Ukrainian bishops welcomed efforts to restart classes for a new school year and offered church basements as emergency air raid shelters for children.

“The Ukrainian authorities know education is vital for the country’s future, so everything is being done to get youngsters back to school, even while our soldiers are fighting at the front,” Auxiliary Bishop Jan Sobilo of Kharkiv-Zaporizhzhia told Catholic News Service Sept. 1.

“Although the war drags on, there are basic things we must provide them with, including the possibility of being educated. Children can best help Ukraine and their families by studying for their homeland’s future.”

Classes restarted across Ukraine Sept. 1 after months of disruption caused by Russia’s Feb. 24 invasion, amid warnings that children needed protection against shells and bombs.

Bishop Sobilo said schools unable to provide quick access to air raid shelters when sirens sounded had arranged for pupils to study virtually from home.

He added that teaching programs had been adjusted to ease the anxiety of children with fathers serving in the war, as well to “combat Moscow’s propaganda” by removing Russian writers such as Leo Tolstoy and Alexander Pushkin from compulsory reading lists.

“For centuries, Russia has fostered the view that its culture is the most important,” the bishop told CNS.

“The new school curriculum takes account of this and ensures children will grasp the meaning of racism, collaboration and Russian domination. These terms have all appeared for the first time in our teaching programs, so children will understand how they were brought to Ukraine by Russian soldiers.”

Meanwhile, Ukrainian Catholic Archbishop Sviatoslav Shevchuk of Kyiv-Halych also praised teachers and administrators for bringing back “face-to-face education” and said he hoped schooling would be assured for the 4.8 million children, more than half Ukraine’s total, estimated by UNICEF to be displaced within the country or in exile abroad.

He added that Ukraine’s Education Ministry had asked churches and convents to make cellars available as “certified bomb shelters” for schoolchildren.

“We are very happy to do this, and I’ve invited school principals to see what we have, so they can think how best to equip these basements for children to study in safety,” the archbishop said in an Aug. 29 statement.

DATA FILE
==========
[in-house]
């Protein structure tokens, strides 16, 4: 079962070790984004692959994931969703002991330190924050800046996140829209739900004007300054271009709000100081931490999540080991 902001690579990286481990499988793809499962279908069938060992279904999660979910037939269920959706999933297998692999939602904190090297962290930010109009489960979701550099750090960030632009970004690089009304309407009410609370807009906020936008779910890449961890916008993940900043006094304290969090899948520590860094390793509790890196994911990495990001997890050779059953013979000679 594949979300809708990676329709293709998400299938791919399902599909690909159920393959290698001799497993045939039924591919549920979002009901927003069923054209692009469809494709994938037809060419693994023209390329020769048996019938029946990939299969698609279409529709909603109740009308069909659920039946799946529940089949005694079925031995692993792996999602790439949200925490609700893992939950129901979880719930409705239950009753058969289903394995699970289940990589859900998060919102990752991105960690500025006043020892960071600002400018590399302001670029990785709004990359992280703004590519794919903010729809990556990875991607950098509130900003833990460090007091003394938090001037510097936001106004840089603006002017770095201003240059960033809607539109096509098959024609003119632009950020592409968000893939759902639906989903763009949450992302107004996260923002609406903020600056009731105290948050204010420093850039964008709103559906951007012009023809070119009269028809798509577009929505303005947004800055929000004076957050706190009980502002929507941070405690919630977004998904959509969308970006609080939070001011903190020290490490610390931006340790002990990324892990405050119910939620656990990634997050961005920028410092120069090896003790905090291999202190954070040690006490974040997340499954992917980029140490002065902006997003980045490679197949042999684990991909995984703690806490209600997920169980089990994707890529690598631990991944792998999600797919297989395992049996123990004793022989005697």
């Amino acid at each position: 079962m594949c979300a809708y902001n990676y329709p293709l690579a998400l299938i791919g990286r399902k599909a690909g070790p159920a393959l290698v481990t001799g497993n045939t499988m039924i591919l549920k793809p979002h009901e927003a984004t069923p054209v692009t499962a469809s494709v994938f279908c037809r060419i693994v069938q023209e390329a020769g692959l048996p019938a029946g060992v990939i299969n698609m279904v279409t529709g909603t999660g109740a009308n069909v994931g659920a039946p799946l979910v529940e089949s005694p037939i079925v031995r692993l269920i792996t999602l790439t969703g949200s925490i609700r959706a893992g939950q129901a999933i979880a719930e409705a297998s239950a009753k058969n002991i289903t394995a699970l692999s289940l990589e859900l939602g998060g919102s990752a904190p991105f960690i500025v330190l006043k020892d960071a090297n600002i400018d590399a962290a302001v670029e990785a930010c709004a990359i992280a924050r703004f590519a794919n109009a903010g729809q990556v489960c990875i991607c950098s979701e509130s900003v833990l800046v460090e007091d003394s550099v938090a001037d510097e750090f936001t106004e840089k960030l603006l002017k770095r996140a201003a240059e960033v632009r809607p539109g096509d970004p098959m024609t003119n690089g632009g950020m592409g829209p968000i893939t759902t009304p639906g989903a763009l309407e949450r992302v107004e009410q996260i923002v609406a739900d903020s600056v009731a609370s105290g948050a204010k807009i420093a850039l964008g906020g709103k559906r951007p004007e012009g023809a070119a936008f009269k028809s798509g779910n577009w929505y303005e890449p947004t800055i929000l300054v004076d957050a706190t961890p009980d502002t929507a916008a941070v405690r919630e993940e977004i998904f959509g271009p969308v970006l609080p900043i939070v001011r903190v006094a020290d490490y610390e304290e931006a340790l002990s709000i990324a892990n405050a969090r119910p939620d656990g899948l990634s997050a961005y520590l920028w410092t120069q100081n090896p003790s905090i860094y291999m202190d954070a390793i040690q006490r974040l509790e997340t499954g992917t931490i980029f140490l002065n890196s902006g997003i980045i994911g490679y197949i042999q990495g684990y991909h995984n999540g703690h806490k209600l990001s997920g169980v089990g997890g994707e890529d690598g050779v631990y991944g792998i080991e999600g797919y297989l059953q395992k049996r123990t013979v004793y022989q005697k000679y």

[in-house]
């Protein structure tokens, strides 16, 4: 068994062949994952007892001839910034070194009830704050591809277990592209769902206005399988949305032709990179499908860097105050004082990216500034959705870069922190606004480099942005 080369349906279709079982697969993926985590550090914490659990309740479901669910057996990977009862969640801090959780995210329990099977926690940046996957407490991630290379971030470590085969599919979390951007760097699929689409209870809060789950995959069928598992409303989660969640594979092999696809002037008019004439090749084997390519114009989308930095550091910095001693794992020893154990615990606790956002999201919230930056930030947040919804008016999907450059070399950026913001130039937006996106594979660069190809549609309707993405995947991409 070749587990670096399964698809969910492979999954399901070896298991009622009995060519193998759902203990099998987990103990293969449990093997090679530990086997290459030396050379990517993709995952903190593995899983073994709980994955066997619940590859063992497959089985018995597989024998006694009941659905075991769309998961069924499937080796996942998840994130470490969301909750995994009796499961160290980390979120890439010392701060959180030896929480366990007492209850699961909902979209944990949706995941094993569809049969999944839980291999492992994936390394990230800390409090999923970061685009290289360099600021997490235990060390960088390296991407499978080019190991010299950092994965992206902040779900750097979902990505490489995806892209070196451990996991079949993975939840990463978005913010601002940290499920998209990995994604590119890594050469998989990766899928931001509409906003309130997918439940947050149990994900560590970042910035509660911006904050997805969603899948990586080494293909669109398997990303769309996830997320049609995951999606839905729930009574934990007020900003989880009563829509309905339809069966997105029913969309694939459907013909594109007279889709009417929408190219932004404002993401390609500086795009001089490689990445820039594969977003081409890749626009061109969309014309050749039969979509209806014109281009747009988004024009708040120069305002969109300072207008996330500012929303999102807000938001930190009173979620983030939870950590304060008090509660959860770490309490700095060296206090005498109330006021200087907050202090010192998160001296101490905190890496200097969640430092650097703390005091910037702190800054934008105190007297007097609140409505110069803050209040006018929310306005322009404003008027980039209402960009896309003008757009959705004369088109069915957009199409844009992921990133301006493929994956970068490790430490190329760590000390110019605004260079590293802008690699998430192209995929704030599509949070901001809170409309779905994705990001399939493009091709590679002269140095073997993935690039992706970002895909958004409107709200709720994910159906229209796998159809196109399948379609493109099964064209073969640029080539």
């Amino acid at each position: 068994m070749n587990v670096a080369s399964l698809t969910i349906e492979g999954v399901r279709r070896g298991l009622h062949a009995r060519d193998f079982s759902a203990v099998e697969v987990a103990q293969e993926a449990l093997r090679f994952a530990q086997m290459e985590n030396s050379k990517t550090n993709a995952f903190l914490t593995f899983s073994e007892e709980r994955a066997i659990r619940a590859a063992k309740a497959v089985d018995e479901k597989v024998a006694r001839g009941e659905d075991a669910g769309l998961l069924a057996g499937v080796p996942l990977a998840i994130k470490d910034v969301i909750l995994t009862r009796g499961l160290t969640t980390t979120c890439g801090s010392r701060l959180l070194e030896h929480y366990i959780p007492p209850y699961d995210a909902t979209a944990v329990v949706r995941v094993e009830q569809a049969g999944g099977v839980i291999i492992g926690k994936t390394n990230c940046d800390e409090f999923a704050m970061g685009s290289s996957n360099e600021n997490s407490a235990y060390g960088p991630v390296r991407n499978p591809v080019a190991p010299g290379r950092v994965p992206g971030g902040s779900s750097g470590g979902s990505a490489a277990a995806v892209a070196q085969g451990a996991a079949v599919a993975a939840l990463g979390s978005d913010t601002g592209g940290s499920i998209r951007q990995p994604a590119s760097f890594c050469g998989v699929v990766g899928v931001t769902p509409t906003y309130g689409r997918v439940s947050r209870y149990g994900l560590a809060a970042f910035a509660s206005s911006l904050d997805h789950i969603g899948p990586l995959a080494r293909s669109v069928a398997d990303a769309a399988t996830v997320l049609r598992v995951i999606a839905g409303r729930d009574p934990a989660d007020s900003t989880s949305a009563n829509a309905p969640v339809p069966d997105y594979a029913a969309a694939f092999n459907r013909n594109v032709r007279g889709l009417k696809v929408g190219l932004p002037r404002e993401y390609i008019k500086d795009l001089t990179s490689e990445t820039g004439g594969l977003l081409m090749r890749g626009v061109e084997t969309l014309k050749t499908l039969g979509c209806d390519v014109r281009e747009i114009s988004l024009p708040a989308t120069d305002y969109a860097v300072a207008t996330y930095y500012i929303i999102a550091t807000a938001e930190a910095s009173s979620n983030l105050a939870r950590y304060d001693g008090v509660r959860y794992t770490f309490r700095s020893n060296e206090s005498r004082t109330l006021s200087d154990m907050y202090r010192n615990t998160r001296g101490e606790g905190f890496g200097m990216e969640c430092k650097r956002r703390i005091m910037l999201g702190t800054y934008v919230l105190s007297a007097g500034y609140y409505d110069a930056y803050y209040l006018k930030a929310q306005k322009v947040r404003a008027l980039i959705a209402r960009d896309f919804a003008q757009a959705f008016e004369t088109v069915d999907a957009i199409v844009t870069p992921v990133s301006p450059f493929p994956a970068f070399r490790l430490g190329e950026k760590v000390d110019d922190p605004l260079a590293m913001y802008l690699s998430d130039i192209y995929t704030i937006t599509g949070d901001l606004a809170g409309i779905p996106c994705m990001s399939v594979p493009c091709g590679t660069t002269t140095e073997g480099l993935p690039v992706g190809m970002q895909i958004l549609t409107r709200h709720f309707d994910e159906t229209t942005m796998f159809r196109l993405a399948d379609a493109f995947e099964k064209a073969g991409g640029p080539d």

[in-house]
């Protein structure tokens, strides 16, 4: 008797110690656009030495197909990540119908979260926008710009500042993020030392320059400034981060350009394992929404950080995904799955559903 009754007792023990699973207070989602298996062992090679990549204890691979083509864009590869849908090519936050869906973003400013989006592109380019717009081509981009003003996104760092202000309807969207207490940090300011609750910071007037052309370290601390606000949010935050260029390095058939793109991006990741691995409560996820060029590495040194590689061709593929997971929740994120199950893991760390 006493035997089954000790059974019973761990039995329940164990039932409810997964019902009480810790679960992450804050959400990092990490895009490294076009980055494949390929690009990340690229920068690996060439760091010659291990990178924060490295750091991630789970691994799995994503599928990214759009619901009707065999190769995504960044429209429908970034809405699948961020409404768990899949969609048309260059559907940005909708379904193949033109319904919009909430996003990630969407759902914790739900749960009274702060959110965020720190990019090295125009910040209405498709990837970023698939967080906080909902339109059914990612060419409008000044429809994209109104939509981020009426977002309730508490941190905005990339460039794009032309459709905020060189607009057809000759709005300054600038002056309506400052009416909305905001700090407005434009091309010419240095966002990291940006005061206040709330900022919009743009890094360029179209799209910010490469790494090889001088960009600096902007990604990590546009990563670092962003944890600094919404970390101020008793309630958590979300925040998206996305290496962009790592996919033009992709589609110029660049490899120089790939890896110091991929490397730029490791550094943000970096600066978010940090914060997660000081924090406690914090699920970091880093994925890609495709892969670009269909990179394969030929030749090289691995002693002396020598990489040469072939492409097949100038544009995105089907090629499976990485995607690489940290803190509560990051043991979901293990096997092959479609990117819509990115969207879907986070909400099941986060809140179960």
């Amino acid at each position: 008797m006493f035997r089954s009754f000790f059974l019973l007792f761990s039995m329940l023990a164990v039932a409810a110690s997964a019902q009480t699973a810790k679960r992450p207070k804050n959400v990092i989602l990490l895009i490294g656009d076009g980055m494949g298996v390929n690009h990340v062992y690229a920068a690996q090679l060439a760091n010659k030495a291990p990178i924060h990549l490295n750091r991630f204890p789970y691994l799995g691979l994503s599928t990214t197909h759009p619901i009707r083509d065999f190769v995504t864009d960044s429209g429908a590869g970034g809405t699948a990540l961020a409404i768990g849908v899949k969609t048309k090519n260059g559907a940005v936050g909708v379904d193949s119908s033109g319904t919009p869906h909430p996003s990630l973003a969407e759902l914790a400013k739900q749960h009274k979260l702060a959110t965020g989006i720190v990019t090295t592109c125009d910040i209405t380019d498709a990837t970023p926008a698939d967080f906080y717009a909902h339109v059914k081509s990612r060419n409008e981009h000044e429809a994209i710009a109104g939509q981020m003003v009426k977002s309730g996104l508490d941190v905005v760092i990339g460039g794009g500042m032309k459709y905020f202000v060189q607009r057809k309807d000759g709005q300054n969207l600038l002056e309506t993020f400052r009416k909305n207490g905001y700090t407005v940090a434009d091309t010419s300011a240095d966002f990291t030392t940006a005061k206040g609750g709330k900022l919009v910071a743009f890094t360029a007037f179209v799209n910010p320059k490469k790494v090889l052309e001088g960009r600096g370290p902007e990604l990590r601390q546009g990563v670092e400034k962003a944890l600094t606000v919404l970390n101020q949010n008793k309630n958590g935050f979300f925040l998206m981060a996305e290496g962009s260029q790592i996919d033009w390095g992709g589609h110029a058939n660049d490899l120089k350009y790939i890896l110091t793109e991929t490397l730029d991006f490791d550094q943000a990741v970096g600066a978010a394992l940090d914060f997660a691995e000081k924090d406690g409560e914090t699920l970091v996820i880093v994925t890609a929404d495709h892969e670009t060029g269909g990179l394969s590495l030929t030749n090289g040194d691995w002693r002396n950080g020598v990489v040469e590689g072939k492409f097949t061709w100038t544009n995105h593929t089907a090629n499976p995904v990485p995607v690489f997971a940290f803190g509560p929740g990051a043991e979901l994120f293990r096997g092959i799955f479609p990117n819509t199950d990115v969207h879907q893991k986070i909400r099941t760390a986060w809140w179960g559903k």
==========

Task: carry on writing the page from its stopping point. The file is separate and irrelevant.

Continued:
“Social protection of the family is a joint matter for both church and state. In war conditions, I think the need and prospect of a pro-family policy becomes even more acute.”

The schools reopened as inspectors from the International Atomic Energy Agency visited Ukraine’s Russian-occupied nuclear power plant at Zaporizhzhia, and as Ukrainian forces claimed to have broken through Russian lines in a bid to recapture the southern port of Kherson.

Bishop Sobilo said he had taken refuge in a church basement with his congregation during a Russian bombing raid in July, adding that many older church buildings with large cellars were now listed as municipal shelters.

He said invading forces routinely targeted and destroyed educational institutions, with assistance from local informers, on the pretext that Ukrainian soldiers hid inside them.

“Besides preventing education, they are targeting all forms of infrastructure important to Ukraine, to destabilize daily life,” Bishop Sobilo said.

“A great campaign is underway to destroy all objects of social and cultural importance and to make it uncomfortable for local people and families to stay. Once they’re forced to flee, the towns are left defenseless.”

In a pastoral letter scheduled to be read in churches Sept. 4, bishops said education was “necessary and essential” to a “fulfilled life under any circumstances.”

Meanwhile, the Kharkiv-Zaporizhzhia Diocese warned on a website message that young people faced a “permanent sadness” brought on by “horrors of war, death, suffering and injustice,” and it said Sept. 1-7 would be a “week of education” to strengthen their sacramental life and “reveal the Catholic vision of happiness.”

In an Aug. 26 interview with the international charity Aid to the Church in Need, the diocese’s ordinary, Bishop Pavlo Honcharuk, said at least 20 schools and numerous kindergartens had been destroyed by missiles in Kharkiv, a city of 1.7 million close to the front line.

He added that Catholic clergy had attempted to stay in touch, via social media, with parishioners in occupied territories of eastern Ukraine, but said children had been separated from their parents in Russian-run “filtration camps.”

“There are many such tragic, very painful stories, and it’s not clear how priests can help — if the situation worsens, there will probably be no full-time education,” Bishop Honcharuk said.

“If anyone is still stuck in the fantasy that Russia only bombs military facilities, they are not just mistaken, but badly deluded. Hospitals, businesses, schools, universities, kindergartens and homes have all been destroyed.”

Bishop Sobilo said there was no possibility of Catholic catechism classes in Russian-occupied areas, where children were now being “formed in an anti-Catholic, anti-Ukrainian spirit with Orthodox Church assistance.”

“As in Luhansk after 2014, they will certainly try over time to eliminate the Catholic Church completely,” the bishop told CNS.

“The Russians prepared earlier for dealing with schools under their occupation, meeting teachers who came over to their side and forcing others to teach Russian-language programs and ensure Ukrainian children were educated in a decidedly pro-Russian way,” he said.